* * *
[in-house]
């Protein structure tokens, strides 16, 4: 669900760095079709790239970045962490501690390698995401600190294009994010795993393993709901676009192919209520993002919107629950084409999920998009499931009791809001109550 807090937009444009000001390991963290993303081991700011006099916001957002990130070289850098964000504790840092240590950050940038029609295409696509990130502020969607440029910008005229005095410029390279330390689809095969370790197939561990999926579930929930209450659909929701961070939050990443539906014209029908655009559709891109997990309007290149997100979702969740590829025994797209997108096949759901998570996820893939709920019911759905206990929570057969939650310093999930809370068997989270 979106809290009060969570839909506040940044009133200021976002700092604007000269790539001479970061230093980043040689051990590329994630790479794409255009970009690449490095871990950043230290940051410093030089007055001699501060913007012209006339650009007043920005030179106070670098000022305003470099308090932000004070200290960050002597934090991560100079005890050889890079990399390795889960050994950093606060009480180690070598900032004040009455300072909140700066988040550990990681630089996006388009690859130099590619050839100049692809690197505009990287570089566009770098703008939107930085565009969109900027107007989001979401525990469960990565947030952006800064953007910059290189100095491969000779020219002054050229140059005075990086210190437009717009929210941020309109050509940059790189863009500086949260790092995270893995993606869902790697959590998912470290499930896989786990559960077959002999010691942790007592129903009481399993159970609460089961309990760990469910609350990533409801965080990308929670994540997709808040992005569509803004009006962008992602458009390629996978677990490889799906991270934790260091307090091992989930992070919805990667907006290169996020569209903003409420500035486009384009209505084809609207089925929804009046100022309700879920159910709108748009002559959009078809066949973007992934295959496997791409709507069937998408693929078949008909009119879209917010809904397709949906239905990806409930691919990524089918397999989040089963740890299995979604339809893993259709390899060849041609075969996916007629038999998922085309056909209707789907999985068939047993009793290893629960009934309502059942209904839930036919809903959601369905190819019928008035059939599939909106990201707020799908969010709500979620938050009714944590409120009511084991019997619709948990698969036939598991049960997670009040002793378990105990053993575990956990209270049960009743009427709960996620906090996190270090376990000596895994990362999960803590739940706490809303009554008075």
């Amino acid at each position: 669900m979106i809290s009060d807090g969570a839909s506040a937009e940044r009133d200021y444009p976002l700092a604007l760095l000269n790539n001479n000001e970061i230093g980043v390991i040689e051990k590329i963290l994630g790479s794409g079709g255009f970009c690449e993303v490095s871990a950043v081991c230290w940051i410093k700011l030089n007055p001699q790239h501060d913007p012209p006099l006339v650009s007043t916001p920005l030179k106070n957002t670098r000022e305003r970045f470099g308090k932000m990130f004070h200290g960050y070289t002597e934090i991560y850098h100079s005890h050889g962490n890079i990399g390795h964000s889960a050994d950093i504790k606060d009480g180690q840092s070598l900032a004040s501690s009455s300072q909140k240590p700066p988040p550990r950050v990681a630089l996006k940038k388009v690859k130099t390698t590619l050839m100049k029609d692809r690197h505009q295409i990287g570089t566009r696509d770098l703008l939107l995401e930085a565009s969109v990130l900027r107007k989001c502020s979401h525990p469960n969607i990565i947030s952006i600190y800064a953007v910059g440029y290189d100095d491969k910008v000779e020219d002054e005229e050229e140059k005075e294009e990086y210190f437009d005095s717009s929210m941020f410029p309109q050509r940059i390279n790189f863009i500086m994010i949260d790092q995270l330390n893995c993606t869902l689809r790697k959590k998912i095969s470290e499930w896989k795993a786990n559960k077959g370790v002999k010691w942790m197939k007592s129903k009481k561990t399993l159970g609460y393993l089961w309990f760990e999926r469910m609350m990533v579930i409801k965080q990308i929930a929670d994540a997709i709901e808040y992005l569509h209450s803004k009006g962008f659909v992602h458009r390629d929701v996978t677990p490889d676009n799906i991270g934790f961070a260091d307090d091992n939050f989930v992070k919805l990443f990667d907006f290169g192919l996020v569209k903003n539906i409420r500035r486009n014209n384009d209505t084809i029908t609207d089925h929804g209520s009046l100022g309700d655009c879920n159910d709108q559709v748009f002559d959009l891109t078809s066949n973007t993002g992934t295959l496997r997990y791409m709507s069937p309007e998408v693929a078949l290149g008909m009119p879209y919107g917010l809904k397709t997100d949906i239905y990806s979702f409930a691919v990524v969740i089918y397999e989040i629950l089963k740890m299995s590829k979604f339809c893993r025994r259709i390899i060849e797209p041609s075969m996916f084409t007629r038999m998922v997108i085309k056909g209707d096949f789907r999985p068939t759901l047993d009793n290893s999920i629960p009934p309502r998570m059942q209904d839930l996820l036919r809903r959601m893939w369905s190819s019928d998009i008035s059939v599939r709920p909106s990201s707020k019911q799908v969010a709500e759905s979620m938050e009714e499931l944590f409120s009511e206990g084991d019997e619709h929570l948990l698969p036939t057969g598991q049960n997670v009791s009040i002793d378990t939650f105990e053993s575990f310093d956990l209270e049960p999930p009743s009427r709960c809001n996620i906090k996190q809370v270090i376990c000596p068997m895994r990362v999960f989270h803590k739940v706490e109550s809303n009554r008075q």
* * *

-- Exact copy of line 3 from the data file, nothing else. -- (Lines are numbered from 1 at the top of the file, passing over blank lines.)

């Amino acid at each position: 669900m979106i809290s009060d807090g969570a839909s506040a937009e940044r009133d200021y444009p976002l700092a604007l760095l000269n790539n001479n000001e970061i230093g980043v390991i040689e051990k590329i963290l994630g790479s794409g079709g255009f970009c690449e993303v490095s871990a950043v081991c230290w940051i410093k700011l030089n007055p001699q790239h501060d913007p012209p006099l006339v650009s007043t916001p920005l030179k106070n957002t670098r000022e305003r970045f470099g308090k932000m990130f004070h200290g960050y070289t002597e934090i991560y850098h100079s005890h050889g962490n890079i990399g390795h964000s889960a050994d950093i504790k606060d009480g180690q840092s070598l900032a004040s501690s009455s300072q909140k240590p700066p988040p550990r950050v990681a630089l996006k940038k388009v690859k130099t390698t590619l050839m100049k029609d692809r690197h505009q295409i990287g570089t566009r696509d770098l703008l939107l995401e930085a565009s969109v990130l900027r107007k989001c502020s979401h525990p469960n969607i990565i947030s952006i600190y800064a953007v910059g440029y290189d100095d491969k910008v000779e020219d002054e005229e050229e140059k005075e294009e990086y210190f437009d005095s717009s929210m941020f410029p309109q050509r940059i390279n790189f863009i500086m994010i949260d790092q995270l330390n893995c993606t869902l689809r790697k959590k998912i095969s470290e499930w896989k795993a786990n559960k077959g370790v002999k010691w942790m197939k007592s129903k009481k561990t399993l159970g609460y393993l089961w309990f760990e999926r469910m609350m990533v579930i409801k965080q990308i929930a929670d994540a997709i709901e808040y992005l569509h209450s803004k009006g962008f659909v992602h458009r390629d929701v996978t677990p490889d676009n799906i991270g934790f961070a260091d307090d091992n939050f989930v992070k919805l990443f990667d907006f290169g192919l996020v569209k903003n539906i409420r500035r486009n014209n384009d209505t084809i029908t609207d089925h929804g209520s009046l100022g309700d655009c879920n159910d709108q559709v748009f002559d959009l891109t078809s066949n973007t993002g992934t295959l496997r997990y791409m709507s069937p309007e998408v693929a078949l290149g008909m009119p879209y919107g917010l809904k397709t997100d949906i239905y990806s979702f409930a691919v990524v969740i089918y397999e989040i629950l089963k740890m299995s590829k979604f339809c893993r025994r259709i390899i060849e797209p041609s075969m996916f084409t007629r038999m998922v997108i085309k056909g209707d096949f789907r999985p068939t759901l047993d009793n290893s999920i629960p009934p309502r998570m059942q209904d839930l996820l036919r809903r959601m893939w369905s190819s019928d998009i008035s059939v599939r709920p909106s990201s707020k019911q799908v969010a709500e759905s979620m938050e009714e499931l944590f409120s009511e206990g084991d019997e619709h929570l948990l698969p036939t057969g598991q049960n997670v009791s009040i002793d378990t939650f105990e053993s575990f310093d956990l209270e049960p999930p009743s009427r709960c809001n996620i906090k996190q809370v270090i376990c000596p068997m895994r990362v999960f989270h803590k739940v706490e109550s809303n009554r008075q």